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Point Park University's Student-Run Newspaper

Point Park Globe

Point Park University's Student-Run Newspaper

Point Park Globe

“The Greatest Night in Pop” doc lives up to its name

“The Greatest Night in Pop” sets high expectations from its title alone – to call anything the “greatest” of something creates some pretty big shoes to fill and must prove the truth of the statement. The focus of the documentary being the recording of 1985’s “We Are the World” is a strong start in justifying the claim, but it can’t take it all the way. 


To really validate that title, you don’t just need a great event but a thoughtful perspective on it and its impact. This includes its impact on the people involved, the world of music, humanitarian efforts, etc. “The Greatest Night in Pop” manages to pull this off. 


“We Are the World” was a song written in 1985 by recording artists Michael Jackson and Lionel Ritchie with the hopes of raising money for famine relief in Africa. The intention was to gather as many famous musicians as possible to be on the recording in order to boost the song’s reach, and in turn, the charity profits. Ultimately, over 40 artists appeared on the track, including such musical legends as Stevie Wonder, Tina Turner and Ray Charles. “The Greatest Night in Pop” documents the frenzied, anomalous night the song was recorded. 


Before diving into the night itself, the documentary sets the stage by laying out the events leading up to it, such as the idea’s inception and recruitment of artists. This section could’ve maybe been cut down a bit. Context is certainly necessary, but at times, they were a little too leisurely laying it out. 


From there, they get into the recording session, going through a more or less hour-by-hour breakdown of the events. Footage recorded behind the scenes during the session is accompanied by retrospective commentaries from key players such as Lionel Ritchie, Cyndi Lauper, Kenny Loggins, cameramen and sound technicians. 


The documentary already has a lot going for it from the start with the recording session footage as the base. For anyone interested in music, or even pop culture, this was a significant event, and to see all of these legendary artists interacting so intimately in the same room is incredible. However, they elevate it even further in this documentary by illustrating the time crunch and pressure the event organizers were under to make it work. Even though you know it’s going to get done, it adds a nice sense of tension and intrigue in seeing how it gets there. 


Many of the details they draw attention to create a nice sense of playfulness that adds levity to the documentary, such as Cyndi Lauper’s jewelry picking up on the microphone or everyone singing “Day-O” in honor of Henry Belafonte. Others aided in giving a fuller sense of the event and what it was truly like, such as Bob Dylan’s struggle to find his voice or the ongoing hope that Prince would show up.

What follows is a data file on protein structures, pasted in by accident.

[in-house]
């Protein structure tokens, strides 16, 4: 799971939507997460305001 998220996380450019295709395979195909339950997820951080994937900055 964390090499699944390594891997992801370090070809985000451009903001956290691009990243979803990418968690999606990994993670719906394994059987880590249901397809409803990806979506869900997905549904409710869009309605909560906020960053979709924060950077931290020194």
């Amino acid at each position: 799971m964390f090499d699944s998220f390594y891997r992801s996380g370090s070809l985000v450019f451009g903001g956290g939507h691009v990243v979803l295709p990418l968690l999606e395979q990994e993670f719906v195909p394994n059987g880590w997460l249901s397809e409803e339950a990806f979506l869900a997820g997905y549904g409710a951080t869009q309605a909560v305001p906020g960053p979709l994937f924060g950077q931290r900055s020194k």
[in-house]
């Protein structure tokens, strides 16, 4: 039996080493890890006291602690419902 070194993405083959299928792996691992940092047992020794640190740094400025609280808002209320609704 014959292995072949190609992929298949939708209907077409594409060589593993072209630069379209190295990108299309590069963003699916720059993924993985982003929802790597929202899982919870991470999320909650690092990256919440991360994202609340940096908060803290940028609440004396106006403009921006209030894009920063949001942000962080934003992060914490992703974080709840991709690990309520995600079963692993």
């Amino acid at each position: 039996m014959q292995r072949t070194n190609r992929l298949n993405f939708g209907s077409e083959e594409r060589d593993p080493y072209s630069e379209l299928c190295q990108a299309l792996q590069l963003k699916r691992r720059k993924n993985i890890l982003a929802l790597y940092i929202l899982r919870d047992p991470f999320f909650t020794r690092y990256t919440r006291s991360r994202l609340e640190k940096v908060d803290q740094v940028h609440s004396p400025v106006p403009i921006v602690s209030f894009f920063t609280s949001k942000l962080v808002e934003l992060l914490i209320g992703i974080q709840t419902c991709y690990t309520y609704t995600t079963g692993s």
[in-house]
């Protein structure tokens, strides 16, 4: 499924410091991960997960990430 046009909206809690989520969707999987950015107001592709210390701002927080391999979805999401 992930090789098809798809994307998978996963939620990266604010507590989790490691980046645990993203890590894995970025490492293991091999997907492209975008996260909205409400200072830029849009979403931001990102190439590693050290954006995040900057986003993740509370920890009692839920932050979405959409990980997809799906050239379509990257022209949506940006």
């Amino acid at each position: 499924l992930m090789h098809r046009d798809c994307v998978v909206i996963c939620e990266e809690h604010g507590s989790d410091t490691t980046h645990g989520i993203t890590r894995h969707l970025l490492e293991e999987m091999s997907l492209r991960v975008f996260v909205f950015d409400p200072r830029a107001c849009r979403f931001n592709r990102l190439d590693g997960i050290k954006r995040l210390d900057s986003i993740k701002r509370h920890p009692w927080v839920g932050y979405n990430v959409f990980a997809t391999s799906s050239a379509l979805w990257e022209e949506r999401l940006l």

The information provided definitely went beyond surface level. It’s safe to say even those familiar with the history of the event learned a thing or two from the documentary. Could it have gone even further? Sure, but with an hour and a half runtime to work with, this is definitely a more than satisfactory overview. 


Visually, again, they started with a strong base having so much footage from the event in their archive. I frequently wished they would’ve shown even more of it, instead of some of these more or less nothing shots of people putting tape on the floor or sliding levers on the soundboard. I’m not even from what time period some of this filler footage was taken from – now or then. I get they were trying to establish a mood or concept, but when the archive footage is so strong, just stick with that at the forefront. 


The retrospective interviews weren’t super visually interesting, but the content was enough so that it didn’t really matter. 


The narrative arc the documentary wove through the retrospective commentaries cemented its sense of heart and impact, especially at the end. They set the tone with a quote from Diana Ross at the end of the night, “I don’t want this to be over.” And then there’s Lionel Ritchie back in the same studio, recounting where everyone was standing or what they were doing there 40 years prior. It was extremely powerful, especially for artists mentioned that have since passed. Beyond the cultural impact, the end does a really nice job of bringing in the humanitarian impact: how the song brought people together, how much money it raised for famine relief and the projects it went on to inspire for the future, such as Live Aid. 


There are certainly small things here or there that could be tweaked, but for the most part, “The Greatest Night in Pop” more than earns its name, capturing the magnitude and magic of its central event on a variety of levels, and the legacy that has endured for more than 40 years. It is a diamond in the rough among Netflix documentaries, and a worthwhile one all on its own.

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